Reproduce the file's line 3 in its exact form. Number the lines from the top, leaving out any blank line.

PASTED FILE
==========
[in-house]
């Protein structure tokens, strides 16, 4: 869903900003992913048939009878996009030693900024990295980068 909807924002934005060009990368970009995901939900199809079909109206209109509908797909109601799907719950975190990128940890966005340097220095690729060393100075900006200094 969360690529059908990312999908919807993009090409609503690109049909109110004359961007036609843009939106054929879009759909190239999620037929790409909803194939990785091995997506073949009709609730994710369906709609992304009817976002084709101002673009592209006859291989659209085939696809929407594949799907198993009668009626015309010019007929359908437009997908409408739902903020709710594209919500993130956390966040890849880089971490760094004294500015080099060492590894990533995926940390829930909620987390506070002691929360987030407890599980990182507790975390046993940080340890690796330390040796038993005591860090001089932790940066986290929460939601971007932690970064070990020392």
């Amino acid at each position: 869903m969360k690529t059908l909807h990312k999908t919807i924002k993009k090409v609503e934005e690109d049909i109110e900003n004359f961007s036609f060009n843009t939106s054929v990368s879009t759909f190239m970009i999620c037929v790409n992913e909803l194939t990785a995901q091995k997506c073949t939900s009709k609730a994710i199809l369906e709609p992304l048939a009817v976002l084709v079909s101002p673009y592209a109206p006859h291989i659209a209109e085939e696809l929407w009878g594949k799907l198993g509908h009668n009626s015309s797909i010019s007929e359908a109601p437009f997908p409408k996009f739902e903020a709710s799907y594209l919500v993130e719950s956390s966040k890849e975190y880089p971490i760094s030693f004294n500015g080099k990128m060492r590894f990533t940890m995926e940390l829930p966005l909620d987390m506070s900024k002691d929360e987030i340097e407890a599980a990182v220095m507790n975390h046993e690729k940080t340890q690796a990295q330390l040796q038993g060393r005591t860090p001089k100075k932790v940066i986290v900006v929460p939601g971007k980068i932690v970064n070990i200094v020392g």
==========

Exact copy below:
């Amino acid at each position: 869903m969360k690529t059908l909807h990312k999908t919807i924002k993009k090409v609503e934005e690109d049909i109110e900003n004359f961007s036609f060009n843009t939106s054929v990368s879009t759909f190239m970009i999620c037929v790409n992913e909803l194939t990785a995901q091995k997506c073949t939900s009709k609730a994710i199809l369906e709609p992304l048939a009817v976002l084709v079909s101002p673009y592209a109206p006859h291989i659209a209109e085939e696809l929407w009878g594949k799907l198993g509908h009668n009626s015309s797909i010019s007929e359908a109601p437009f997908p409408k996009f739902e903020a709710s799907y594209l919500v993130e719950s956390s966040k890849e975190y880089p971490i760094s030693f004294n500015g080099k990128m060492r590894f990533t940890m995926e940390l829930p966005l909620d987390m506070s900024k002691d929360e987030i340097e407890a599980a990182v220095m507790n975390h046993e690729k940080t340890q690796a990295q330390l040796q038993g060393r005591t860090p001089k100075k932790v940066i986290v900006v929460p939601g971007k980068i932690v970064n070990i200094v020392g």